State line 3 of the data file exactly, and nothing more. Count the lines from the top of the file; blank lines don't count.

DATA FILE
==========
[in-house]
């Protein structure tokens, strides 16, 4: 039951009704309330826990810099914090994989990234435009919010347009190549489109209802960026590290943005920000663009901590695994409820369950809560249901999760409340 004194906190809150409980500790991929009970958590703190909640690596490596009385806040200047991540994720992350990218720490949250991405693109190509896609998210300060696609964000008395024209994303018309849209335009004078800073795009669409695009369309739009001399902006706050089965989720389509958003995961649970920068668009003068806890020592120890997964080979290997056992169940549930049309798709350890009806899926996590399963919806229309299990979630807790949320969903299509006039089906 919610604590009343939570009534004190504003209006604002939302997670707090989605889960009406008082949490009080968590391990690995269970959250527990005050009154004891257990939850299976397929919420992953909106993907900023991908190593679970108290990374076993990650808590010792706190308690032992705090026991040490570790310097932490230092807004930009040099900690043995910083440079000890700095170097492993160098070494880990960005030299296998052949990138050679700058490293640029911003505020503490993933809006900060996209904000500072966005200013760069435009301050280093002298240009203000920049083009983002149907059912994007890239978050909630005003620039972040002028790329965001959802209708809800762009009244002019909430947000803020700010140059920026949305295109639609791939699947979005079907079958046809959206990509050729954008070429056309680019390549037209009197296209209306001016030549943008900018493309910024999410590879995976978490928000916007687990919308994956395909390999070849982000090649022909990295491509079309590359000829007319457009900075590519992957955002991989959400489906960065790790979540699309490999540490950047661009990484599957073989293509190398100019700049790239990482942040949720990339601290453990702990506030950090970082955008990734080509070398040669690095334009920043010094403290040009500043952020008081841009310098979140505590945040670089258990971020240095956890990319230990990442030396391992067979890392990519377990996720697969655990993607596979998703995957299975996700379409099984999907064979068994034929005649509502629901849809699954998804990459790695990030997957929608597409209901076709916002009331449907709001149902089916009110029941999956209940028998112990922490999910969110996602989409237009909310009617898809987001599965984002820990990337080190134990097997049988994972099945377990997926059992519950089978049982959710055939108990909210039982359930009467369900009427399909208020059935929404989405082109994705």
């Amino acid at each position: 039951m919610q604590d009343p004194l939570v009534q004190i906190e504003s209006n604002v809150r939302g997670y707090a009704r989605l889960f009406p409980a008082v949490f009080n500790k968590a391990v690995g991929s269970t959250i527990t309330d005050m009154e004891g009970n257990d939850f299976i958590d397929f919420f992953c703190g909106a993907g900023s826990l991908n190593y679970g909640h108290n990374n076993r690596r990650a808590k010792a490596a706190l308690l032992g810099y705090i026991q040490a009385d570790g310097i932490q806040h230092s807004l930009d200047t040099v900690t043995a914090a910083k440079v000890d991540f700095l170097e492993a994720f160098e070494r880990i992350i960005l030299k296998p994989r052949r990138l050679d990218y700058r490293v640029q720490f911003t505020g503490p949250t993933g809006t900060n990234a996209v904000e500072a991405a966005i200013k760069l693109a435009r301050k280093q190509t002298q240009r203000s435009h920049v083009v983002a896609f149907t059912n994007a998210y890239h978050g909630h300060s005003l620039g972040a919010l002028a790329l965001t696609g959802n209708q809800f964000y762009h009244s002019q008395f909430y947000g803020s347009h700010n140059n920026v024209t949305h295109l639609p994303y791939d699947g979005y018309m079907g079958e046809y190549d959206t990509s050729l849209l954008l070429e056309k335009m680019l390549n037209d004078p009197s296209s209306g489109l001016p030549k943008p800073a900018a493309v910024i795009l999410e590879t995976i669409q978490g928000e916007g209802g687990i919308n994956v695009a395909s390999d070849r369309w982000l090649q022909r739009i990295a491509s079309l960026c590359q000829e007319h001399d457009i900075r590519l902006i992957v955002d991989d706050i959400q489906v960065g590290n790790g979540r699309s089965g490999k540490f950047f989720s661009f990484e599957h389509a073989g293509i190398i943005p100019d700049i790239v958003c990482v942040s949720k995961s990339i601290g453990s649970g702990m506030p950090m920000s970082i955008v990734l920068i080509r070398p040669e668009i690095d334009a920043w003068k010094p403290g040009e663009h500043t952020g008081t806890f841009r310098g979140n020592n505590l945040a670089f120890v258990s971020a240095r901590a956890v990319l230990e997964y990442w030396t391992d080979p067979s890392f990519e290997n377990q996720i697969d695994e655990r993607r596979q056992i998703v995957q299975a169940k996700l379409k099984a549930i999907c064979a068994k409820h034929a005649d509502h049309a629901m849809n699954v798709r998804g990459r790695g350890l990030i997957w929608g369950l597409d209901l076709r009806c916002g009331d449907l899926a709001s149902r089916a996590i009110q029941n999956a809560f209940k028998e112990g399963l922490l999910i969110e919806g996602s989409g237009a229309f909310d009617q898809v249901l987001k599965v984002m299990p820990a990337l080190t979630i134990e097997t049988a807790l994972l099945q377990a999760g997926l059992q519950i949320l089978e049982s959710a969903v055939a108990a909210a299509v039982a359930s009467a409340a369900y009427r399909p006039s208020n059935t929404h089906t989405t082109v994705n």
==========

């Amino acid at each position: 039951m919610q604590d009343p004194l939570v009534q004190i906190e504003s209006n604002v809150r939302g997670y707090a009704r989605l889960f009406p409980a008082v949490f009080n500790k968590a391990v690995g991929s269970t959250i527990t309330d005050m009154e004891g009970n257990d939850f299976i958590d397929f919420f992953c703190g909106a993907g900023s826990l991908n190593y679970g909640h108290n990374n076993r690596r990650a808590k010792a490596a706190l308690l032992g810099y705090i026991q040490a009385d570790g310097i932490q806040h230092s807004l930009d200047t040099v900690t043995a914090a910083k440079v000890d991540f700095l170097e492993a994720f160098e070494r880990i992350i960005l030299k296998p994989r052949r990138l050679d990218y700058r490293v640029q720490f911003t505020g503490p949250t993933g809006t900060n990234a996209v904000e500072a991405a966005i200013k760069l693109a435009r301050k280093q190509t002298q240009r203000s435009h920049v083009v983002a896609f149907t059912n994007a998210y890239h978050g909630h300060s005003l620039g972040a919010l002028a790329l965001t696609g959802n209708q809800f964000y762009h009244s002019q008395f909430y947000g803020s347009h700010n140059n920026v024209t949305h295109l639609p994303y791939d699947g979005y018309m079907g079958e046809y190549d959206t990509s050729l849209l954008l070429e056309k335009m680019l390549n037209d004078p009197s296209s209306g489109l001016p030549k943008p800073a900018a493309v910024i795009l999410e590879t995976i669409q978490g928000e916007g209802g687990i919308n994956v695009a395909s390999d070849r369309w982000l090649q022909r739009i990295a491509s079309l960026c590359q000829e007319h001399d457009i900075r590519l902006i992957v955002d991989d706050i959400q489906v960065g590290n790790g979540r699309s089965g490999k540490f950047f989720s661009f990484e599957h389509a073989g293509i190398i943005p100019d700049i790239v958003c990482v942040s949720k995961s990339i601290g453990s649970g702990m506030p950090m920000s970082i955008v990734l920068i080509r070398p040669e668009i690095d334009a920043w003068k010094p403290g040009e663009h500043t952020g008081t806890f841009r310098g979140n020592n505590l945040a670089f120890v258990s971020a240095r901590a956890v990319l230990e997964y990442w030396t391992d080979p067979s890392f990519e290997n377990q996720i697969d695994e655990r993607r596979q056992i998703v995957q299975a169940k996700l379409k099984a549930i999907c064979a068994k409820h034929a005649d509502h049309a629901m849809n699954v798709r998804g990459r790695g350890l990030i997957w929608g369950l597409d209901l076709r009806c916002g009331d449907l899926a709001s149902r089916a996590i009110q029941n999956a809560f209940k028998e112990g399963l922490l999910i969110e919806g996602s989409g237009a229309f909310d009617q898809v249901l987001k599965v984002m299990p820990a990337l080190t979630i134990e097997t049988a807790l994972l099945q377990a999760g997926l059992q519950i949320l089978e049982s959710a969903v055939a108990a909210a299509v039982a359930s009467a409340a369900y009427r399909p006039s208020n059935t929404h089906t989405t082109v994705n």